How to prepare a set of rubber tires for the race?

When it comes to tire preperation, every driver has kind of his own way to do it. When running in a touring car, or in the FWD class, it is allowed to remove the center line of the tire with a cutter (not with sanding it down on a tire sander as seen on the picture below). Removing the center line is the only modification of the rubber which is allowed to do.

But there is way more you can do with your rubber tires. Here we have listed some tipps for you:

  • Check that every tire is perfectly glued onto the rim.
  • Check that no glue is on the contact surface of the tire.
  • Put every tire on a fine digital scale and write down the weight (into the wheel).
  • Use the heavier tires in front, the lighter ones in the rear.
  • Mark every tire with the position you like to mount them onto the car. FR = Front Right, RL = Rear Left, and so on…
  • Use a tire roller (available from MR33 and Boom RC) or a different tool, and roll your tires forwards and backwards on your setup board .(with pressure from above) to let hard glueing spots “crack” ad to increase the air gap between tire and foam insert.
  • Clean your tire properly with brake cleaner and put them back into the a plastic bag until you need them.
  • Make sure that you mount them properly on our car.
  • Keep in mind to go to the additive table on time to use the additive for the right amount of time (mostly between 10 and 15 minutes).
  • Another fact to keep in mind is the time you want to use the tire warmers (outdoor racing) after you have applied the additive.
  • We recommend to set the temperature of your tire warmers to a value between 60 and 75 degrees.
  • Clean and check your tires after every run.
  • On some tracks (especially outdoors) it makes sense to change the tires from left to right and backwards after every run.

As we already said: This is just a basic guideline of things you can do. Find a way that works fine for you and which feels good, and stick with it. You can ask all the others around you and you will learn a lot of great and also silly things for sure 🙂

How to prepare and handle F1 foam tires

The Formula tires at the ETS are different from all the others as we are using foam tires. They are ready to use out of the package and there is no need to put them on a tire truer to sand them down (like in 1:12 scale pan car racing). Basically, you just need to mount them onto your car, applying tire additive, and you are ready to go.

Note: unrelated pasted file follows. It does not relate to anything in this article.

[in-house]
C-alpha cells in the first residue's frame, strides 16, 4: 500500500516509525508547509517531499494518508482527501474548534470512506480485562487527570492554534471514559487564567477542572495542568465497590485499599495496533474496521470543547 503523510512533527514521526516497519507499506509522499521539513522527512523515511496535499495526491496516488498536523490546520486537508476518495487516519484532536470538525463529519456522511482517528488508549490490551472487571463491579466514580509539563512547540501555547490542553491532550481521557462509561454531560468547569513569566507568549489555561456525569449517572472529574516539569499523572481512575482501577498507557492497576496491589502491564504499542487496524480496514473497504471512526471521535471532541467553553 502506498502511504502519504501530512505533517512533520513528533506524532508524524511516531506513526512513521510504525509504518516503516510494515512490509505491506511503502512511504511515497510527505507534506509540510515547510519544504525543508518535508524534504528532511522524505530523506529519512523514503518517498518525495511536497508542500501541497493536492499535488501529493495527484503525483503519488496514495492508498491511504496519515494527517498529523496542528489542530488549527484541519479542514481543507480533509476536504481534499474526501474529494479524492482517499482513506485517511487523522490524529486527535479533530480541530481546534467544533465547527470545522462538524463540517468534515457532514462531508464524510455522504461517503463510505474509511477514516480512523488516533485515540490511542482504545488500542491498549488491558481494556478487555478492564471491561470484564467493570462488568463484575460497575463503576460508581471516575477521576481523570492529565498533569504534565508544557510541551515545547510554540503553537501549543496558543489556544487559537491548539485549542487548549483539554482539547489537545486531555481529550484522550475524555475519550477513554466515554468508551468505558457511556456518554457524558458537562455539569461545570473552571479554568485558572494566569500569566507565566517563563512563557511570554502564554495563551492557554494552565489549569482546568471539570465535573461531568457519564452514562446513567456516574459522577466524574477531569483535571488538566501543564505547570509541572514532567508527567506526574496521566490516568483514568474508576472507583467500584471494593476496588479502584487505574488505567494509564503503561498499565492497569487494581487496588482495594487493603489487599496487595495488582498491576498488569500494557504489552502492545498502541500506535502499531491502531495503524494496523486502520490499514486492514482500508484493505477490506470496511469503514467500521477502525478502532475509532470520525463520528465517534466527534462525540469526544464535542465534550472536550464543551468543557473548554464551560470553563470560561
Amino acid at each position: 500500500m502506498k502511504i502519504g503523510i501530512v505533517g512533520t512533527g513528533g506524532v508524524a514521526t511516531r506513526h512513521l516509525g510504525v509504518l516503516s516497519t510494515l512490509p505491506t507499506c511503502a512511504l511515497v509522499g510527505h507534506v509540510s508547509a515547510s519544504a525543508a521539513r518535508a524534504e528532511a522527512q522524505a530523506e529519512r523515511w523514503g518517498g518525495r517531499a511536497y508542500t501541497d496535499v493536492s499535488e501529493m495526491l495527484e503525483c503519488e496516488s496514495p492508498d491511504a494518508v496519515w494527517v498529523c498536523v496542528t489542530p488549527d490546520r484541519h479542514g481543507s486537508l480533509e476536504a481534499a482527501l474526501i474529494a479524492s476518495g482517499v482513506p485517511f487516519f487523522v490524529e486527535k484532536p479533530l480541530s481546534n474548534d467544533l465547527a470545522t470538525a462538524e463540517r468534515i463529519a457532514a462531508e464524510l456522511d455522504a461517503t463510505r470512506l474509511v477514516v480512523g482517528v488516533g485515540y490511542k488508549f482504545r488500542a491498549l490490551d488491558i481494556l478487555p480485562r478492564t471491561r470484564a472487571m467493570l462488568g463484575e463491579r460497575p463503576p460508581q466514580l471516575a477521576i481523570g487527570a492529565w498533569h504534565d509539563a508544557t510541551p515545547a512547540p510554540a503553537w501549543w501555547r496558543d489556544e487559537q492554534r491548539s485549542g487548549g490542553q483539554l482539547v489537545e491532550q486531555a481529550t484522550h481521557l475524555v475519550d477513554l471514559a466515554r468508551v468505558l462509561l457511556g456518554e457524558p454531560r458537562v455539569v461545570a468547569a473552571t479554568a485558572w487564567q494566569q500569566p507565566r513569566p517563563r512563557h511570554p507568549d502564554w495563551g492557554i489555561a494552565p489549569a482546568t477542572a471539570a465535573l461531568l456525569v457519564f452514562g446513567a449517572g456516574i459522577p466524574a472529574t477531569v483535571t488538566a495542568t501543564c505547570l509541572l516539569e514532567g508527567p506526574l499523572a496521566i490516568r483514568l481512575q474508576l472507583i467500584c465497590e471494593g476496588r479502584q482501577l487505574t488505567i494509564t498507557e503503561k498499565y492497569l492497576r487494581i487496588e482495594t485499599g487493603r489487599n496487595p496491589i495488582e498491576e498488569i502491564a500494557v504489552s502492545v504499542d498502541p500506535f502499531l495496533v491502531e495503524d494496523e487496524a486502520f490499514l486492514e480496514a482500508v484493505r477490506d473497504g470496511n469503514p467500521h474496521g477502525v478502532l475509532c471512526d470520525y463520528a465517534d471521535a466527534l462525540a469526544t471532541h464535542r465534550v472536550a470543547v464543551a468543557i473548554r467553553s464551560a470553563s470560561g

But as there are also some secrets about foam tires (which our ETS reporter does not know) we have some tipps from IFMAR World Cup winner and reigning ETS champion Andreas Stiebler (Austria) for you:

So outdoors I change the tyres from left to right after every battery. Also on the front axle, so that the camber is constantly on the tyres and the handling in left and right-hand bends remains the same.
This is not absolutely necessary indoors, as tyre wear is virtually non-existent.
What you should not forget with the foam tyres is that the rollout changes with heavy tyre wear on the rear axle and with the diameter of the contact tyres it can be said that for every 1mm smaller diameter you have to translate one tooth longer in gearing at 64dp.
For example, if you are training with used tyres that have a diameter of 59mm and you change to racing tyres with a diameter of 61mm, you have to reduce the gear ratio by two teeth to keep the same rollout.
Indoors, a glued sidewall is almost always necessary with the grip that the ETS has and this should also be cleaned with brake cleaner after every run, otherwise the edge becomes sticky and builds up grip again.
Driving with solid axle has also proven to be the best choice since the indoor foam rubber tyres and outdoor I use a gear diff all the time.
As far as additives are concerned, it is important that the tyres are dry when you go out on the track.
I usually sauce the rear tyres longer than the front, e.g. 20 minutes at the rear to 10 minutes at the front.
Especially indoors, I always sauce the full tread at the front and not, for example, the inner half, as I have the feeling that the unlubricated part of the tyre becomes more clogged than the lubricated part. I prefer to only sauce the front of the tyre very briefly but over the entire surface.
I use masking tape to clean the tyres. I bought one of the cheapest ones on Amazon in a pack of 5, but the reviews said that the adhesive strength could be better. 😅 You shouldn’t use armoured tape like this as it sticks far too well, I speak from experience.

Andreas Stiebler (AT) Schumacher